DUBAI, United Arab Emirates – The Saudi-led coalition fighting in Yemen said early Saturday it had "requested cessation of inflight refueling" by the U.S. for its fighter jets after American officials said they would stop working amid growing anger over civilian casualties from the kingdom's airstrikes.
The decision by Americans to pull out also comes amid outrage by U.S. lawmakers from two political parties over the Oct. 2 slaying of Washington Post columnist Jamal Khashoggi at the Saudi Consulate in Istanbul.
It was not immediately clear what impact the U.S. withdrawal from air refueling operations would have. 80% of their refueling operations, which crucially allow aircraft to fly longer than possible targets and eases the pressure on quick strikes.
Saudi Arabia has faced international criticism over its war campaign in Yemen, targeting Shiite rebels known as Houthis who hold the capital, Sanaa.
Saudi strikes have hit public markets, hospitals and other nonmilitary targets, killing scores of civilians. One such Saudi-led airstrike in August in Yemen's Saada province hit a bus and killed dozens of people, including schoolchildren wearing backpacks.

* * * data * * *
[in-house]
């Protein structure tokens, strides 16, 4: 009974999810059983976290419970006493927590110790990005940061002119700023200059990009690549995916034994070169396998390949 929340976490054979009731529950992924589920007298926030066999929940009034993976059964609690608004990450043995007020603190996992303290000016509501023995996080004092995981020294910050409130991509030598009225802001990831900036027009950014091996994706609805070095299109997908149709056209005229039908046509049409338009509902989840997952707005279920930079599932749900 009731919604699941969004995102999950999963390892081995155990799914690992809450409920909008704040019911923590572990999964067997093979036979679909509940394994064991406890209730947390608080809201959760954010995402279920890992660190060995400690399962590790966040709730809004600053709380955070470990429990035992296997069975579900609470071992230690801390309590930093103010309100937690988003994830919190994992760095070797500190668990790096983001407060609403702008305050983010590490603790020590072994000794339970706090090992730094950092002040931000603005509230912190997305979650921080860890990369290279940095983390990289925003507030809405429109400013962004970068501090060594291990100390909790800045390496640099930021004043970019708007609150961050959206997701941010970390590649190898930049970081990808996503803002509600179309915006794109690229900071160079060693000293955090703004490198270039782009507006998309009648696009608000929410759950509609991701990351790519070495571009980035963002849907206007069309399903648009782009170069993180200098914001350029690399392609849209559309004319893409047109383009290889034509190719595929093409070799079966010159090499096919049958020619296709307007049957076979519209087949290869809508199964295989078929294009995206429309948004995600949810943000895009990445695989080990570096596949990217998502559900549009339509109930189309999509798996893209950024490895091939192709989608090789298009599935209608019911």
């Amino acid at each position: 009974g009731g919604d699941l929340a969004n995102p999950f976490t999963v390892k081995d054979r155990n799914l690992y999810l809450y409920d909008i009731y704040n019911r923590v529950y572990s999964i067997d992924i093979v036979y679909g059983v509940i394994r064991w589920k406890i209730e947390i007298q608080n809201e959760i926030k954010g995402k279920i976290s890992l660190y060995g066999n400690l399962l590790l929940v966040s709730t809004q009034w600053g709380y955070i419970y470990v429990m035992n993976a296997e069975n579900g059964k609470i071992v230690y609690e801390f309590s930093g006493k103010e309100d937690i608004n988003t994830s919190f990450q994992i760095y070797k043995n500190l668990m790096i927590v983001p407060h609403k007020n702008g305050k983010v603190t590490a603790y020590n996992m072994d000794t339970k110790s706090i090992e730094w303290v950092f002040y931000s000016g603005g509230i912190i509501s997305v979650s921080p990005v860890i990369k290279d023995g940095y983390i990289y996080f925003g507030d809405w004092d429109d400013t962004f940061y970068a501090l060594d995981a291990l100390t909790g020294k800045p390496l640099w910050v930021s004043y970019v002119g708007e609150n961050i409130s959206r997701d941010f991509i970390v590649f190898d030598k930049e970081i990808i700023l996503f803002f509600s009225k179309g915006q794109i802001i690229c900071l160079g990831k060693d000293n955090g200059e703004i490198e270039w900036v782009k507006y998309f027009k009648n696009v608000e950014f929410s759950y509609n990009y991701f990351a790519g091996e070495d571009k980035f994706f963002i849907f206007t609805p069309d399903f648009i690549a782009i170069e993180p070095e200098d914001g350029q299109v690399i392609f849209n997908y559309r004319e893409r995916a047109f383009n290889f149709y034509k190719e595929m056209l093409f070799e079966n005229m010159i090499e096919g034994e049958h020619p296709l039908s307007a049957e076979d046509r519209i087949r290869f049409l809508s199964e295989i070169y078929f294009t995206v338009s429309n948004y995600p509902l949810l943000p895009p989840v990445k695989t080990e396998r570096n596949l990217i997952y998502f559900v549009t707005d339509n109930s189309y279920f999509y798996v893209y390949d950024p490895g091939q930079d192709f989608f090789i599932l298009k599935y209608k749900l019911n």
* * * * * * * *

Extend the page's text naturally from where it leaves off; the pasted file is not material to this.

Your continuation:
U.S. to the end of the year, said the end of the year before the end of the year, said the end to refueling would not stop American training and military assistance. The Post first reported the Trump administration's desire to end the refueling.
The Saudi statement, carried out early Saturday on the state-run Saudi Press Agency, did not acknowledge the Trump administration's decision.
"The statement read." "As a result, in the United States, the coalition has requested cessation of inflight refueling support for its operations in Yemen."
It also said it hoped upcoming United Nations sponsored talks "in a third country"
Associated Press writers Lolita Baldor and Matthew Lee in Washington contributed to this report.
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